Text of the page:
Temple v Indiana

Sweet 16 Resets: The East Region


On Thursday evening, the NCAA tournament’s Sweet 16 play will begin, meaning we’ll be four days away from finding out who the four teams are that will be playing for the national title in Atlanta. And in case you spent the past four days living under a rock or on a really, really long flight that didn’t have WiFi, here’s what you missed in the East Region.

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WHERE: Verizon Center, Washington DC

WHEN: Thursday

WHAT HAPPENED?: Well, chalk happened. The East Region ended up being the only region where all of the top four seeds advanced to the Sweet 16. It wasn’t without excitement, however. No. 1 Indiana nearly got picked off by No. 9 Temple and Khalif Wyatt’s 31 points. No. 2 Miami needed a ridiculous step-back three from Shane Larkin and a questionable out of bounds call to get past No. 7 Illinois. No. 3 Marquette not only needed Butler Magic to fail in the round of 32, they pulled their own version of Marquette Magic to get past Davidson in the opening round. Believe it or not, No. 4 seed Syracuse had the easiest path to the DC, beating No. 13 Montana and No. 12 Cal in the first two rounds.

FAVORITE: Indiana Hoosiers

At this point, it has to be the Indiana Hoosiers, as they spent much of the season as the No. 1 team in the country, won the brutal Big Ten outright and have two all-americans on their roster. It also just so happens that Indiana matches up well with all three teams in the region. That said, they matched up well with Temple, and the Owls were a possession or two away from pulling off the upset.

KEY PLAYER: Victor Oladipo, Indiana

Syracuse’s most important player is 6-foot-6 point guard Michael Carter-Williams. Miami’s most important player is point guard Shane Larkin. Marquette’s most important player is off-guard Vander Blue. Victor Oladipo is arguably the best on-ball defender in the country. He’ll draw the key matchup in every game.

WHY AN UNDERDOG WILL WIN: I’m not even sure there is an underdog in this region, to be honest with you. But if there is, it is probably No. 4 seed Syracuse. For them to win, they are going to need their zone to be creating turnovers and getting out on shooters, and they are going to need Carter-Williams to play the way he did back in December, not the way he did in February. Throw in some consistent shooting from James Southerland and Brandon Triche, and the Orange may have a chance.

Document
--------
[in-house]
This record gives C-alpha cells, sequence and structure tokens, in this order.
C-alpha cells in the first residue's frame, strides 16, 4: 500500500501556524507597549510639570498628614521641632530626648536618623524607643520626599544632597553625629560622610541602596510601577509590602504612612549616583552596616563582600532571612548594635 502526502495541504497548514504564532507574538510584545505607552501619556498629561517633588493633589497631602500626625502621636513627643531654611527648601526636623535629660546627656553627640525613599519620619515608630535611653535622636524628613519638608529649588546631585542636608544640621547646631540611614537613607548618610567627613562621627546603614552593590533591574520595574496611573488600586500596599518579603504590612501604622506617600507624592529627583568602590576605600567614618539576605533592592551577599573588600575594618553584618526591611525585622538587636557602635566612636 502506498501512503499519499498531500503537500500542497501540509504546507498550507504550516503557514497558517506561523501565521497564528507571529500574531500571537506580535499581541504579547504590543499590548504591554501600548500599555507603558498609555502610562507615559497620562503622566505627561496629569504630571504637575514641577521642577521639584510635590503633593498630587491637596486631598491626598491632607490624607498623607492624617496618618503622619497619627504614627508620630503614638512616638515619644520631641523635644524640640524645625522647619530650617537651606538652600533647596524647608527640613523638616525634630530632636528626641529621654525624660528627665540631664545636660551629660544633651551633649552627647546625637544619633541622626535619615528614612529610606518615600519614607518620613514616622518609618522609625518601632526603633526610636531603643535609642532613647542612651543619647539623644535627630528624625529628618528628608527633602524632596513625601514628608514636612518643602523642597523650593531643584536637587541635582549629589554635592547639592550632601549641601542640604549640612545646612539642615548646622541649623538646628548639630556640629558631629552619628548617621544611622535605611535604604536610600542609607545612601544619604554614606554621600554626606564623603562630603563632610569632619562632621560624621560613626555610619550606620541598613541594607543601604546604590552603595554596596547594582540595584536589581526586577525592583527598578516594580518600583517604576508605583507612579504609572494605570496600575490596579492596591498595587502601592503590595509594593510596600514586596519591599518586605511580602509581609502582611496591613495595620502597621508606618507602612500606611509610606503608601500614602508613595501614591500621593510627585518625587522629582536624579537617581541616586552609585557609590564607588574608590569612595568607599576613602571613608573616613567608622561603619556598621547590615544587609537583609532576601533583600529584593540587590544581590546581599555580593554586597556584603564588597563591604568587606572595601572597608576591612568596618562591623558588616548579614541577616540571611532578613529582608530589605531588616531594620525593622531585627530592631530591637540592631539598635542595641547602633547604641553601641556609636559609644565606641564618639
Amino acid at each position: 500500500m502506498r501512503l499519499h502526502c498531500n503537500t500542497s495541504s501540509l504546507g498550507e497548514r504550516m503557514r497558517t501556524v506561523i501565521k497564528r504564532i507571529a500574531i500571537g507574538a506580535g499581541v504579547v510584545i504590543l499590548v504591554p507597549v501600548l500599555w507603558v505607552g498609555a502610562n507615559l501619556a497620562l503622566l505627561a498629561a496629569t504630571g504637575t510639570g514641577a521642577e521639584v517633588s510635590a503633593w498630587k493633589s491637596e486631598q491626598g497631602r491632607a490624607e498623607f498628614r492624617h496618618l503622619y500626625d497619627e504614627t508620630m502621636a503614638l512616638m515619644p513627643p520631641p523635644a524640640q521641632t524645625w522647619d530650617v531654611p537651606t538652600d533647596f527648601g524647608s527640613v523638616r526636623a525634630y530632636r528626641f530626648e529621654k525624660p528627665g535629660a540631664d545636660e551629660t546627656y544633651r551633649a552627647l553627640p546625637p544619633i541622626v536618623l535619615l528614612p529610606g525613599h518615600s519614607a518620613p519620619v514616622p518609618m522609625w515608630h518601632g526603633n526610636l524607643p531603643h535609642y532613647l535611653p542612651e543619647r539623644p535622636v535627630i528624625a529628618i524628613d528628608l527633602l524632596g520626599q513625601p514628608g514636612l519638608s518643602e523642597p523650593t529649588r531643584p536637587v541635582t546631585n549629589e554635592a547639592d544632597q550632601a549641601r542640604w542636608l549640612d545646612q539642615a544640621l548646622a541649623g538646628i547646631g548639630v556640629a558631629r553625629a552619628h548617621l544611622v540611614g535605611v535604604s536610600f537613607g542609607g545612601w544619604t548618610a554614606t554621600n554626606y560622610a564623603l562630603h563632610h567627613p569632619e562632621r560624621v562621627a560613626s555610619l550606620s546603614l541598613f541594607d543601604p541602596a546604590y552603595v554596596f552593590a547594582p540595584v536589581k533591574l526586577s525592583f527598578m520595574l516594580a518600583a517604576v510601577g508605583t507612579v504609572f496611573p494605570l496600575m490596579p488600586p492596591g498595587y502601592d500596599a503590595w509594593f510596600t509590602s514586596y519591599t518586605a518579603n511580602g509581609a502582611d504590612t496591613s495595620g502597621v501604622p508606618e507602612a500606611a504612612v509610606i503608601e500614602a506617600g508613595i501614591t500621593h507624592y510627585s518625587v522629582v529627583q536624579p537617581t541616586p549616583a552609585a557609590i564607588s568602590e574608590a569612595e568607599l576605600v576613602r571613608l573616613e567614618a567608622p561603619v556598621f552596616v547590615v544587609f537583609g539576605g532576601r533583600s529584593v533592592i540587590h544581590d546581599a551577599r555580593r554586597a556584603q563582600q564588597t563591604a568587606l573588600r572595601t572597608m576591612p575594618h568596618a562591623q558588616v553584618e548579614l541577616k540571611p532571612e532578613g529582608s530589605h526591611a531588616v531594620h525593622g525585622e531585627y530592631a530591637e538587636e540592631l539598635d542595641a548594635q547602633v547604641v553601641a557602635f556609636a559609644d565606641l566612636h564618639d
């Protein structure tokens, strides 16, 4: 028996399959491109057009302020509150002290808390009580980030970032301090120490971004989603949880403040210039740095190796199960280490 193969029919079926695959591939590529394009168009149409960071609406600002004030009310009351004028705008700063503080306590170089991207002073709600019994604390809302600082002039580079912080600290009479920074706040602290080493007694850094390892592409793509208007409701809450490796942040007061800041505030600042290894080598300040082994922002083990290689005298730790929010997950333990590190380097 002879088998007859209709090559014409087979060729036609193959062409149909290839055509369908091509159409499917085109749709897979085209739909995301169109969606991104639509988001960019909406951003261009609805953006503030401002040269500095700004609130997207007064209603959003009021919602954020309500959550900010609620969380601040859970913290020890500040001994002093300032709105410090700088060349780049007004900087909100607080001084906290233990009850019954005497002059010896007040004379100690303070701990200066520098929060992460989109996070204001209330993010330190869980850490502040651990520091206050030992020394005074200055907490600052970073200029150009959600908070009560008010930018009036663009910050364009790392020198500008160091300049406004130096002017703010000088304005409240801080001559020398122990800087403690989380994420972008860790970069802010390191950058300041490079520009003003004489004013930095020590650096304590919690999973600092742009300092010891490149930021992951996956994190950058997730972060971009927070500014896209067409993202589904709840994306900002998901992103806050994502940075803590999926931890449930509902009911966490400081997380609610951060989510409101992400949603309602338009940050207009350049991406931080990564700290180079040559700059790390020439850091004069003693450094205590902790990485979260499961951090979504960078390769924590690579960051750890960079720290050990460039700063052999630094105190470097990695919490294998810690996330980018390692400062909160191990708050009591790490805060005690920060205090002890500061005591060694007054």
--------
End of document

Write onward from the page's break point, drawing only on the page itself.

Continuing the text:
How they got here: Beat No. 16 James Madison 83-62 and No. 9 Temple 58-52.
Last Sweet 16 appearance: 2012
Next up: No. 4 Syracuse, 9:45 p.m. ET CBS
How they got here: Beat No. 15 Pacific 78-49 and No. 7 Illinois 63-59.
Last Sweet 16 appearance: 2000
Next up: No. 3 Marquette, 7:15 p.m. ET CBS
How they got here: Beat No. 14 Davidson 59-58 and No. 6 Butler 74-72.
Last Sweet 16 appearance: 2012
Next up: No. 2 Miami, 7:15 p.m. ET CBS
How they got here: Beat No. 13 Montana 81-34 and No. 12 Cal 66-60.
Last Sweet 16 appearance: 2012
Next up: No. 1 Indiana, 9:45 p.m. ET CBS

You can find Rob on twitter @RobDauster.

Michigan State playing zone? It’s possible

Tom Izzo
Associated Press
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Throughout Tom Izzo’s tenure at Michigan State the team’s half-court man-to-man defense has been a staple, and the Spartans have generally proven difficult to have a high rate of offensive success against. The reliance on that defense is why Izzo’s conversations earlier this summer about using some token full-court pressure due to the shortening of the shot clock caught some people off-guard.